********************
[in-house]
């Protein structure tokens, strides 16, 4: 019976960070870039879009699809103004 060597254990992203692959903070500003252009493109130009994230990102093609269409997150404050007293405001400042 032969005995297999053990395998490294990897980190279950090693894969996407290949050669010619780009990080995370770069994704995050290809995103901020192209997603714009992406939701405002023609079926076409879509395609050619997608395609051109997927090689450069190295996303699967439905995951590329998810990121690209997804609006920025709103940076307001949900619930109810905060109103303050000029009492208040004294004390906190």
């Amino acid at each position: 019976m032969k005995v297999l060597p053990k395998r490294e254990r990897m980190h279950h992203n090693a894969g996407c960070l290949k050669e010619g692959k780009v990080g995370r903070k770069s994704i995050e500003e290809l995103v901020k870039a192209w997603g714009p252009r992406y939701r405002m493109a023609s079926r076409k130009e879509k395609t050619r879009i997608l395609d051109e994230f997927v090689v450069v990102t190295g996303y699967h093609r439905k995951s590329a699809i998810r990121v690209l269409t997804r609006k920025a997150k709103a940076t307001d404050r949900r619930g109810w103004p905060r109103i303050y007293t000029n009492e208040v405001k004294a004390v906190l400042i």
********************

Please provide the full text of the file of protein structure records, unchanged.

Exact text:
[in-house]
């Protein structure tokens, strides 16, 4: 019976960070870039879009699809103004 060597254990992203692959903070500003252009493109130009994230990102093609269409997150404050007293405001400042 032969005995297999053990395998490294990897980190279950090693894969996407290949050669010619780009990080995370770069994704995050290809995103901020192209997603714009992406939701405002023609079926076409879509395609050619997608395609051109997927090689450069190295996303699967439905995951590329998810990121690209997804609006920025709103940076307001949900619930109810905060109103303050000029009492208040004294004390906190």
């Amino acid at each position: 019976m032969k005995v297999l060597p053990k395998r490294e254990r990897m980190h279950h992203n090693a894969g996407c960070l290949k050669e010619g692959k780009v990080g995370r903070k770069s994704i995050e500003e290809l995103v901020k870039a192209w997603g714009p252009r992406y939701r405002m493109a023609s079926r076409k130009e879509k395609t050619r879009i997608l395609d051109e994230f997927v090689v450069v990102t190295g996303y699967h093609r439905k995951s590329a699809i998810r990121v690209l269409t997804r609006k920025a997150k709103a940076t307001d404050r949900r619930g109810w103004p905060r109103i303050y007293t000029n009492e208040v405001k004294a004390v906190l400042i």